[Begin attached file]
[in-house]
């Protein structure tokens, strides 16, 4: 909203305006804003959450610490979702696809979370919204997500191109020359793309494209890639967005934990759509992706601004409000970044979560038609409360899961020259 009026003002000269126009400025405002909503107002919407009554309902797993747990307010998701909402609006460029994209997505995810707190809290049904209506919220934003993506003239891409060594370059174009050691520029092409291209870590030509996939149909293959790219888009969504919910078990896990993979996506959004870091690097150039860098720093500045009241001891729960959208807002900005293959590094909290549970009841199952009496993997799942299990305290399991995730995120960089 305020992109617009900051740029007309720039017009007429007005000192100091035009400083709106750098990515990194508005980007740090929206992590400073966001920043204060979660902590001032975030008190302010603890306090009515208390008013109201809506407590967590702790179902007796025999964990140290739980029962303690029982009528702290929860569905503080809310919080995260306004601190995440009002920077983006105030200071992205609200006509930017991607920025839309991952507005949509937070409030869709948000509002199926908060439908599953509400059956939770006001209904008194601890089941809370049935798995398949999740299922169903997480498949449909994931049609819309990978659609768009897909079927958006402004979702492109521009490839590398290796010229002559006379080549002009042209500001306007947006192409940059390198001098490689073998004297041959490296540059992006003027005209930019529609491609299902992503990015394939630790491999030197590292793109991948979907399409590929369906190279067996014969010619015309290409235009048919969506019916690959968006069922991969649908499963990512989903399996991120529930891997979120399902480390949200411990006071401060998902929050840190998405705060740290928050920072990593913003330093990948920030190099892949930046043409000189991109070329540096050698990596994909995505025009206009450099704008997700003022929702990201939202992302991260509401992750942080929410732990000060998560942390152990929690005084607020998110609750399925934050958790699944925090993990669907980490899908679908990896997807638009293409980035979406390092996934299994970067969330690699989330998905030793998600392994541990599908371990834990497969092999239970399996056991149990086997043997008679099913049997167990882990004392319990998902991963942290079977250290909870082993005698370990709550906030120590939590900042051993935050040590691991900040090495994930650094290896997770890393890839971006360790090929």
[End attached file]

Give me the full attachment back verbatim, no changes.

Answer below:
[in-house]
């Protein structure tokens, strides 16, 4: 909203305006804003959450610490979702696809979370919204997500191109020359793309494209890639967005934990759509992706601004409000970044979560038609409360899961020259 009026003002000269126009400025405002909503107002919407009554309902797993747990307010998701909402609006460029994209997505995810707190809290049904209506919220934003993506003239891409060594370059174009050691520029092409291209870590030509996939149909293959790219888009969504919910078990896990993979996506959004870091690097150039860098720093500045009241001891729960959208807002900005293959590094909290549970009841199952009496993997799942299990305290399991995730995120960089 305020992109617009900051740029007309720039017009007429007005000192100091035009400083709106750098990515990194508005980007740090929206992590400073966001920043204060979660902590001032975030008190302010603890306090009515208390008013109201809506407590967590702790179902007796025999964990140290739980029962303690029982009528702290929860569905503080809310919080995260306004601190995440009002920077983006105030200071992205609200006509930017991607920025839309991952507005949509937070409030869709948000509002199926908060439908599953509400059956939770006001209904008194601890089941809370049935798995398949999740299922169903997480498949449909994931049609819309990978659609768009897909079927958006402004979702492109521009490839590398290796010229002559006379080549002009042209500001306007947006192409940059390198001098490689073998004297041959490296540059992006003027005209930019529609491609299902992503990015394939630790491999030197590292793109991948979907399409590929369906190279067996014969010619015309290409235009048919969506019916690959968006069922991969649908499963990512989903399996991120529930891997979120399902480390949200411990006071401060998902929050840190998405705060740290928050920072990593913003330093990948920030190099892949930046043409000189991109070329540096050698990596994909995505025009206009450099704008997700003022929702990201939202992302991260509401992750942080929410732990000060998560942390152990929690005084607020998110609750399925934050958790699944925090993990669907980490899908679908990896997807638009293409980035979406390092996934299994970067969330690699989330998905030793998600392994541990599908371990834990497969092999239970399996056991149990086997043997008679099913049997167990882990004392319990998902991963942290079977250290909870082993005698370990709550906030120590939590900042051993935050040590691991900040090495994930650094290896997770890393890839971006360790090929």